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First train crosses new bridge to western side of Kola Bay

By Atle Staalesen, The Independent Barents Observer - December 19, 2023
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It is a historic moment for Murmansk, regional governor Andrei Chibis underlined as Vladimir Putin declared the new infrastructure object for opened

The new bridge across the Tuloma River is key part of the Murmansk Transport Hub (Screenshot from video by Andrei Chibis)

The more than 1,300 meter long bridge is key component of the new railway line to Lavna, the seaport terminal on the western shore of the Kola Bay.

On 15 December, the bridge was officially launched by Vladimir Putin during the Russian national Railway Congress. In a speech, he highlighted the importance of the new railway, saying it would become key element in a new “Arctic hub” that ultimately will be connected with the Persian Gulf.

“Along the whole distance from Murmansk to the Iranian Bander-Abbas will, according to our specialists, be a seamless railway line based on the 1520 wide track standard [and] goods deliveries from Murmansk to Mumbai will take about 15 days, which is four times less than the traditional routes,” he said.

As the president was speaking, a video showed a several-hundred-meter-long train moving across the Tuloma River.

Ultimately, the train will be able to move all the way to Lavna, where a major new logistical hub is under development.

The railway line will be 46km long. It is built by Yamaltransstroy, the company that earlier built several major railway projects, among them the far northern line to Bovanenkovo in the Yamal Peninsula.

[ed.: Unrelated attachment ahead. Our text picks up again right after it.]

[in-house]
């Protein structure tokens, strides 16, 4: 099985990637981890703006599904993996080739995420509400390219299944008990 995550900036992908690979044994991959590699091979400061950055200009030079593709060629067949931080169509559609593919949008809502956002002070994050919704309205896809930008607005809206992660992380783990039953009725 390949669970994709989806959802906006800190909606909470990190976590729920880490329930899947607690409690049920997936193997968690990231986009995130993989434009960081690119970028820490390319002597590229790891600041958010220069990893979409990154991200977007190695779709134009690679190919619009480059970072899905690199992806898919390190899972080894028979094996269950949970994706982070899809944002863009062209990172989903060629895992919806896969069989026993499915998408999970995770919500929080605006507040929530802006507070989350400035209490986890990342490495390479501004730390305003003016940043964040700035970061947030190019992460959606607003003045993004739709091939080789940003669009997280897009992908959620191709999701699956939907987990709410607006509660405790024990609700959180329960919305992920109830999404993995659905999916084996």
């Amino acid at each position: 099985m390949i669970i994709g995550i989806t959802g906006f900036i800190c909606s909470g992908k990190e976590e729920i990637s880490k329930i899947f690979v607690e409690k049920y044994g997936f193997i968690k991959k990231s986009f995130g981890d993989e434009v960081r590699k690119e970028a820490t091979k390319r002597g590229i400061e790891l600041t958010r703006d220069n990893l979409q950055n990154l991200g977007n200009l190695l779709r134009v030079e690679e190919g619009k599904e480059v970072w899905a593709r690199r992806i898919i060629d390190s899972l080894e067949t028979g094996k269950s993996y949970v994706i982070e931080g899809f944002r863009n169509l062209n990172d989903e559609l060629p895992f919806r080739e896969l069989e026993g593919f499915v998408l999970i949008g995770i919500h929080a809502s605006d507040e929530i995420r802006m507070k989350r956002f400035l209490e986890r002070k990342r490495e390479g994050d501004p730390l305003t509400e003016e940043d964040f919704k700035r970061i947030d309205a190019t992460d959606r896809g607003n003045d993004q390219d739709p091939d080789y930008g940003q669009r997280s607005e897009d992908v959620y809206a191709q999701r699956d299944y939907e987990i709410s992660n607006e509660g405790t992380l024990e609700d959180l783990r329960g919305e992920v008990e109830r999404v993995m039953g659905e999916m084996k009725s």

The railway line is part of the Murmansk Transport Hub, a major infrastructure project that has been promoted in Murmansk for more than ten years.

The bridge across the Tuloma River is more than 1,300 meters long (Screenshot from video by Andrei Chibis)

The project appeared to have come to halt in 2020, but was given new life following Russia’s full-scale onslaught on Ukraine in 2022.

In a meeting with federal authorities in July 2022, Putin underlined that the construction works must be given priority.

Everything necessary must be done to complete the Murmansk Transport Hub project as soon as possible, Putin instructed the government.

Also present at the meeting was the secretary of the security council, Nikolai Patrushev, who told Putin that the Baltic Sea “turns into an inland sea for NATO” as Finland and Sweden join NATO.

Patrushev argued that the importance of Murmansk now will be just as it was “in the years of the Great Patriotic War” (the Second World War, ed).


Located in Kirkenes, Norway, just a few kilometres from the borders to Russia and Finland, the Barents Observer is dedicated to cross-border journalism in Scandinavia, Russia and the wider Arctic.

As a non-profit stock company that is fully owned by its reporters, its editorial decisions are free of regional, national or private-sector influence. It has been a partner to ABJ and its predecessors since 2016.

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